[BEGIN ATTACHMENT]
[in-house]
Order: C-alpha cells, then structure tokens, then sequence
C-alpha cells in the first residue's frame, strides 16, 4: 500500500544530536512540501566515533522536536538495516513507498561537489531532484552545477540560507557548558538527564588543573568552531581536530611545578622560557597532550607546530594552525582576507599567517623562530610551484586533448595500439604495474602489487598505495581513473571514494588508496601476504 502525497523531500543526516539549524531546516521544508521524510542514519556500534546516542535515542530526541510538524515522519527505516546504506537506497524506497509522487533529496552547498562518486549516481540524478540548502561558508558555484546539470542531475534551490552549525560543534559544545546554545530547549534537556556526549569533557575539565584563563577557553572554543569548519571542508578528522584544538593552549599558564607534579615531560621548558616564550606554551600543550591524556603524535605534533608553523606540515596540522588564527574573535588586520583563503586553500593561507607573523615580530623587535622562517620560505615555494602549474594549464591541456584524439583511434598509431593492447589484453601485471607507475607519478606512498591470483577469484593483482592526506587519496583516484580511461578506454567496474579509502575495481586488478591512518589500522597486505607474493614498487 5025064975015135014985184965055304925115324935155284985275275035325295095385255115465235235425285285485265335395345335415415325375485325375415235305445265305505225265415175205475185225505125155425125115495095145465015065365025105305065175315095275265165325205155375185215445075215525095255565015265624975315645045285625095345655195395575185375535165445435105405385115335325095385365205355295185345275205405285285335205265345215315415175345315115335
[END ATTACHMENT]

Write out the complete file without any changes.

[in-house]
Order: C-alpha cells, then structure tokens, then sequence
C-alpha cells in the first residue's frame, strides 16, 4: 500500500544530536512540501566515533522536536538495516513507498561537489531532484552545477540560507557548558538527564588543573568552531581536530611545578622560557597532550607546530594552525582576507599567517623562530610551484586533448595500439604495474602489487598505495581513473571514494588508496601476504 502525497523531500543526516539549524531546516521544508521524510542514519556500534546516542535515542530526541510538524515522519527505516546504506537506497524506497509522487533529496552547498562518486549516481540524478540548502561558508558555484546539470542531475534551490552549525560543534559544545546554545530547549534537556556526549569533557575539565584563563577557553572554543569548519571542508578528522584544538593552549599558564607534579615531560621548558616564550606554551600543550591524556603524535605534533608553523606540515596540522588564527574573535588586520583563503586553500593561507607573523615580530623587535622562517620560505615555494602549474594549464591541456584524439583511434598509431593492447589484453601485471607507475607519478606512498591470483577469484593483482592526506587519496583516484580511461578506454567496474579509502575495481586488478591512518589500522597486505607474493614498487 5025064975015135014985184965055304925115324935155284985275275035325295095385255115465235235425285285485265335395345335415415325375485325375415235305445265305505225265415175205475185225505125155425125115495095145465015065365025105305065175315095275265165325205155375185215445075215525095255565015265624975315645045285625095345655195395575185375535165445435105405385115335325095385365205355295185345275205405285285335205265345215315415175345315115335